[Cdt-l] Southbound Gear

Scott Williams baidarker at gmail.com
Thu May 24 22:28:53 CDT 2012

Hey Fuzzy Monkey,
Nice to hear from you.  We're in Ghost Ranch heading north so we'll have to
have a reunion on trail at some point.  I'm with Wyoming from PCT 2010,
Eric sobo PCT 2010, Why Not, PCT 2009 and Blister, PCT 2011.  Great bunch
of folks.  We all have GPS, and all use them regularly.  Of course map and
compass will work, but this is not like the PCT and we refer to the GPS
several times daily, sometimes more than that.  It's damn confusing at
times, and totally wonderful!  It is on par with the PCT in all our
estimations so far, and we haven't even hit the snow and real mtns yet.
 Why Not and I are using the Lay maps and the Jerry Brown maps for the
official sections, and both have some different info regarding water and
other features which are very important in this dry land.  But the GPS
makes for many wrong turns avoided.  It just saves time and worry, but it's
worth its weight.

Looking forward to crossing paths.


On Thu, May 24, 2012 at 7:48 PM, Scott Piddington <sp2mtns at yahoo.com> wrote:

> Hi Fuzzy,
> Nice list. The GPS is a matter of choice and it has been debated here from
> time to time. I had never carried a GPS til the CDT and I am glad I did.
> The first few days I tried not to use it. I suppose had I walked with map
> in hand all the time and looked at it every few minutes I might have been
> OK. Instead I would look at the map at a junction or when I got that
> feeling that I was no longer going the right direction or on the right
> route. There are many junctions with obscure roads and path that are not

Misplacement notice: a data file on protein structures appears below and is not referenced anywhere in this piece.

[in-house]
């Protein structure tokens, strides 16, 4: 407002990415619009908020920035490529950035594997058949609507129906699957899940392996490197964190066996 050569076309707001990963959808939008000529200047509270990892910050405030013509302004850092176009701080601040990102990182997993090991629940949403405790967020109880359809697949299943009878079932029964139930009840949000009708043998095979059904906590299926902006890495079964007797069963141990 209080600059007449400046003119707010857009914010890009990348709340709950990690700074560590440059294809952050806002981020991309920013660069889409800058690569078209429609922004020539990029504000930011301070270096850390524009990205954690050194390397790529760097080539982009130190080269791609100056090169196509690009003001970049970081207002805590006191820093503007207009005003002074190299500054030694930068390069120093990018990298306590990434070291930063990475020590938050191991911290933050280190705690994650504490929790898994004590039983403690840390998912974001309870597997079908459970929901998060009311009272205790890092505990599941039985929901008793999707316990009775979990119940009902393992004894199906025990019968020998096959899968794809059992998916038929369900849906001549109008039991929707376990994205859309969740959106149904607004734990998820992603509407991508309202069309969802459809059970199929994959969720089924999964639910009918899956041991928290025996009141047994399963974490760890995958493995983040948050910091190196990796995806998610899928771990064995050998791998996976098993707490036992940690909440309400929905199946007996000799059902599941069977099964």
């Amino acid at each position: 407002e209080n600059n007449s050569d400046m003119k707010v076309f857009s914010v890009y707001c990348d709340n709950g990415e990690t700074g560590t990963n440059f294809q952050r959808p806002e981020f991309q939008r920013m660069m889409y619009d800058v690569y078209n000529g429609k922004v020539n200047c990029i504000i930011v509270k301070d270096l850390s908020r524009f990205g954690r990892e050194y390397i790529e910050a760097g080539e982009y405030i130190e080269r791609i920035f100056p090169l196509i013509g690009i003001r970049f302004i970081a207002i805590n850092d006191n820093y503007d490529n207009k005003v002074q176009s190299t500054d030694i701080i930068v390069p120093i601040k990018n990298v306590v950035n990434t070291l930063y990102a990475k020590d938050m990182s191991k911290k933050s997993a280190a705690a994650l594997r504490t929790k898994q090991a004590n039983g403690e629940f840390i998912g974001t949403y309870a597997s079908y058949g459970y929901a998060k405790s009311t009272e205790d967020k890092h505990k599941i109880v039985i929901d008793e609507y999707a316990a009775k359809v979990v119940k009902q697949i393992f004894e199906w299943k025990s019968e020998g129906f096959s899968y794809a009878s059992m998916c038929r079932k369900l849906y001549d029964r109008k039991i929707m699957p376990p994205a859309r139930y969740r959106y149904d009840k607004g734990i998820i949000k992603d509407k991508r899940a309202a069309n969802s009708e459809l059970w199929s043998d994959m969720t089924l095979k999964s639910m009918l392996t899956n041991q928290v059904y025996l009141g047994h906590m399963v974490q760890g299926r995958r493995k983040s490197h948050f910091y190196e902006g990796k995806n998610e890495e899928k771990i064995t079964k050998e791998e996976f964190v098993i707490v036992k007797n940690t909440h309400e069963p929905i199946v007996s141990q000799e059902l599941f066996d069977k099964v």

> marked or with missing, knocked over, blown down markings. Eventually I
> came around to turning the GPS on after passing a questionable junction
> just to see if I was still heading in the right direction. If all looked
> good, I would turn it off. If not, along with ma & compass, I might use
> it to get back on course or forge ahead on an alternate, established or
> not. I think I spent far less time misplaced trying to figure where I was
> and where I needed to be. Can you get by with just maps? Sure. There is no
> doubt that I would have covered fewer miles each day due to time spent
> deciphering map & compass. I was solo nearly the whole time. The GPS helped
> with my peace of mind. What ever way you go, have a blast and remember to
> find something to shout about every day!
> Voyageur
>   ------------------------------
> *From:* "david at thefuzzymonkey.net" <david at thefuzzymonkey.net>
> *To:* cdt-l at backcountry.net
> *Sent:* Thursday, May 24, 2012 6:25 PM
> *Subject:* [Cdt-l] Southbound Gear
> Hello,
> OK, I've been quietly reading along and preparing for my hike this year.
> I'm wondering if anyone cares to comment on my gear selection for my
> southbound trek?  More specifically am I missing anything major? Should one
> really carry a gps? or are map and compass enough? Is there anything else I
> might have missed? http://thefuzzymonkey.net/?p=2233
> Thank you
> Fuzzy Monkey
> david at thefuzzymonkey.net
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